I’ve heard it said.
I’ve said it myself.
“Eating healthy is expensive!”
And before I get into my spiel, I will start off by saying that yes, eating healthy CAN be expensive – just like buying a handbag or a pair of shoes can be expensive.
In most cases it all boils down to, WHAT exactly are you buying & WHERE are you buying it from?
What I mean is, in the handbag/shoe example, some people won’t even LOOK at anything that isn’t designer and that costs less than say, one hundred-fifty bucks and… it has to be sold in the finest of stores – otherwise it just might be a knock-off! lol
And I see the same in the food realm.
Heck, I used to be a TOTAL food snob myself and, to an extent, I still am.
Some things I simply don’t want the store brand, knock off version of; and some things I WILL most definitely buy the store brand of… it depends.
But we’re here to talk about healthy food, so let’s talk about healthy food!
One of the FIRST things we need to do is define “healthy eating“, because it means different things to different people.
What it seems a LOT of people envision when they think of healthy eating is:
- Shopping EXCLUSIVELY at places like Wholefoods, Trader Joe’s, or Publix
- Buying EVERYTHING organic
- Indulging in superfoods like maca, spirulina, or goji berries
- Getting ONLY grass-fed meat and dairy
Have I pretty much hit the nail on the head?
And while those things are great…
Fancy stores & items are NOT necessary for a healthy eating lifestyle!
See, when *I* talk about healthy eating, I’m talking about eating as simplistic as possible, while leaving out as much (overly) processed food as possible.
I’ve come to realize that everyone, EVERYONE, has an agenda – the conventional food industry AND the organic food industry. They BOTH want you to buy a certain way and therefore, will tend to go pretty darn far in order to get their agenda across.
But here’s the thing…
If your diet is currently made up of mainly ramen noodles, frozen dinners, boxed mac & cheese with the processed “cheese”, and bologna; wouldn’t it be considered healthier if you switched from that to a bag of (frozen) chicken breasts, frozen spinach or green beans, and some brown rice – even if NONE of it is organic?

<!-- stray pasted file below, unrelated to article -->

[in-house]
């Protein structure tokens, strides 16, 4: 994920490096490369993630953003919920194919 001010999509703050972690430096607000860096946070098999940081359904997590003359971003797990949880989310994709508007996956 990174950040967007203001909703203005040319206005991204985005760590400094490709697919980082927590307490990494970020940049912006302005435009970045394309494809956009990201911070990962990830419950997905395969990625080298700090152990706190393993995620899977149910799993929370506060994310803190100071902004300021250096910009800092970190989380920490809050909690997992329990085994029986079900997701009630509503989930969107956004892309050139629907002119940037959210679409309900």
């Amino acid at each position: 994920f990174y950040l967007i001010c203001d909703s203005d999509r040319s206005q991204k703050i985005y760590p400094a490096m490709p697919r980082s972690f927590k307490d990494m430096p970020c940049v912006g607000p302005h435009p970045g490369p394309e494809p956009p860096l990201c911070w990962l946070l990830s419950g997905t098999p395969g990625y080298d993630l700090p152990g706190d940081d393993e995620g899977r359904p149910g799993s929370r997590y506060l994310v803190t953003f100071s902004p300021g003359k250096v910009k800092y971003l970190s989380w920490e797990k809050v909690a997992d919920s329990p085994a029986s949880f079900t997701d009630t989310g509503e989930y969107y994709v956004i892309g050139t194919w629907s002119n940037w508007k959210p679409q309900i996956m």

HECK to the YEAH!
I wonder how many people forgo changing their diets because they’re being told that, “If it’s not organic, don’t even bother because of pesticides or hormones.”
How many people would gladly eat healthier, but do not because they’ve been made to feel as though if they get their food from some place like Walmart or WinCo, they may as well eat at a fast food restaurant.
I mean, IS it good to get locally-grown food or organic food? Of course it is! But for some, being forced to do that is just too overwhelming, too cumbersome, and too expensive.
I would much rather see people making strides where they can, rather than to not make beneficial changes at all because of too many strict rules that cause healthy eating to become outrageously costly and out of budget.
So, here are a few tips to help you eat healthier on a budget:
1. If you can, buy organic; but if you can’t, don’t worry about it.
2. Simply get the produce you can get and wash it off in a “bath” of vinegar and water (add 1 c. vinegar to 8 c. water, gently swish around, rinse and dry)
3. Make small, gradual changes and swap out various items where you can. If you cannot change out everything and you still find the need to purchase some of the cheaper food items (noodles, boxed mac & cheese, etc) have some healthy stuff along WITH it! Don’t just eat the noodles, but have a good source of protein and a vegetable or piece of fruit alongside.
4. Do NOT feel the need to get super-fancy with your food choices. Do what you can where you can and just go for whole, fresh, minimally-processed foods as much as possible.
5. If need be, shop for your healthy food items from discount grocery stores such as WinCo or Grocery Outlet or Aldi’s
6. One thing I’ve learned is that, what you don’t pay for in money, you pay for in time. Eating healthier may require you actually spending a little more time in the kitchen, as you won’t be doing a lot of microwave fast cooking! So set aside a day or two during the week to do food prep for the week.
For example: make a pot of chili as opposed to opening up cans… same with veggies and meats as well. Freeze what you don’t eat within 2-3 days for another time.
And one thing you will notice overtime, is the fact that as your body begins to gradually get cleaner and more nourished, the healthier foods will fill you up more than the empty calories of processed, cheaper foods.
So now we have answered the question…
“Does eating healthy eating HAVE to be expensive?”
Hopefully you now see that it certainly does not.